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Style File: Get knitted out in knitwear

A resurgence in knitting by the cool kids has led to the launch of two independent labels that are both cosy and chic.

While the worlds of fashion and  retail are firmly on the way to what is officially called spring/summer, it seems that the British weather has other ideas. So, when you consider the ratio of cold and rainy days to balmy, sunny ones, knitwear is an extremely sensible purchase, whatever the season.

While knitting was a pastime traditionally associated with pensioners, it has seen a significant revival in recent years. It has lost its “OAP” label and is now a hip hobby that appeals to a wide demographic. It’s no surprise then that in the wake of this revival, independent knitwear labels have emerged with contemporary luxury and quality craftsmanship at the core of what they do.

One London-based brand that epitomises these ideals is & Daughter, which, as the name suggests, is a family run affair. Former publicist Buffy Reid has teamed up with her father, Columba Reid, who brings enviable expertise in wholesale tweeds and cashmere, creating a match made  in woollen heaven. Together they have launched a sublime capsule collection of knitwear and accessories that uses traditional techniques re-imagined into modern styles.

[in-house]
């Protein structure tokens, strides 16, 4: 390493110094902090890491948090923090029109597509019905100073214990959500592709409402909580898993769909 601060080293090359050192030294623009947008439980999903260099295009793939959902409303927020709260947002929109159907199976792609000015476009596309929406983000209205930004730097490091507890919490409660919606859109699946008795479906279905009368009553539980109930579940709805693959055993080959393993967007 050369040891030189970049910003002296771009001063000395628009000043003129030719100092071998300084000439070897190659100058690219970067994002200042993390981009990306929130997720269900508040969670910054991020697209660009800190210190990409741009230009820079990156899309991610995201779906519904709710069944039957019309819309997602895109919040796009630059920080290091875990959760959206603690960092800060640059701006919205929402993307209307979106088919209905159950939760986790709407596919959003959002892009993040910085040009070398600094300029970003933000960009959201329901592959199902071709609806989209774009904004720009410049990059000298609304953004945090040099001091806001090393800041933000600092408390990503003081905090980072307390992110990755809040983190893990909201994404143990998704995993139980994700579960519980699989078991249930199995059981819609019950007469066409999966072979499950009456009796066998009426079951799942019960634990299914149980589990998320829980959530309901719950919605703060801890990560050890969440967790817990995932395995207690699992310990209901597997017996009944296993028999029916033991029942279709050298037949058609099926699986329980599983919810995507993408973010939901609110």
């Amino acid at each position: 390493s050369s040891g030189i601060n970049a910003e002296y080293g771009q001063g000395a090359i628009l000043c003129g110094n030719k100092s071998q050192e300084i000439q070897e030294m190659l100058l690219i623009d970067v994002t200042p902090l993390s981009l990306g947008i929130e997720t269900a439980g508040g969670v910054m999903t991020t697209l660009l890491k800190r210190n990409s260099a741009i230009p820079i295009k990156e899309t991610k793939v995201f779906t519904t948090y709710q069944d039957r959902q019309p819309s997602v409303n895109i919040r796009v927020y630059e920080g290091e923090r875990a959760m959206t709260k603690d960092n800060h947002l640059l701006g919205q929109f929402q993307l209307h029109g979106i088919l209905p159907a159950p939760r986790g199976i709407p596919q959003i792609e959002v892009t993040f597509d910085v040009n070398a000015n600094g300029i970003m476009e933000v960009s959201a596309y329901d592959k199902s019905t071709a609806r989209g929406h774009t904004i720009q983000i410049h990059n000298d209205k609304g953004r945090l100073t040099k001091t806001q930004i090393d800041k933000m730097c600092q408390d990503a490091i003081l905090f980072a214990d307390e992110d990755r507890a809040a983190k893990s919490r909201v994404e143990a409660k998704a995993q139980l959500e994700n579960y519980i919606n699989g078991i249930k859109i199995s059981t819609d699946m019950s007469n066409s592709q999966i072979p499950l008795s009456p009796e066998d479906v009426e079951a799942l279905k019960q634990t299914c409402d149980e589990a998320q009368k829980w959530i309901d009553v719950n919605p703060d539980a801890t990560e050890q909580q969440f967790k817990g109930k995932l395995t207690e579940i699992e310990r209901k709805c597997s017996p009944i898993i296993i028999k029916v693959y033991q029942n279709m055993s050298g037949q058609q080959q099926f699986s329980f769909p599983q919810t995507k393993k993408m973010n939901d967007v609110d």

The colour palette is predominantly neutral with classic greys and oatmeal shades. An Aran jumper might conjure up images of a WI knitting circle but there’s nothing old-fashioned about & Daughter’s cream version, which is updated with patchwork effects  on the sleeves. Granddad cardigans are oversized and cashmere sweaters  designed with cocoon-like shapes.

Needle is another new name in the world of yarn. It’s the brainchild of Lizzie Cawthray, who worked as a knitwear specialist for a major high-street retailer before turning her talent to her own range less than a year ago. In contrast to & Daughter’s timeless designs, Needle has taken a quirkier approach to knitwear. Think colour-block jumpers and contrast-stripe sweaters.

Woolly thinking? No way.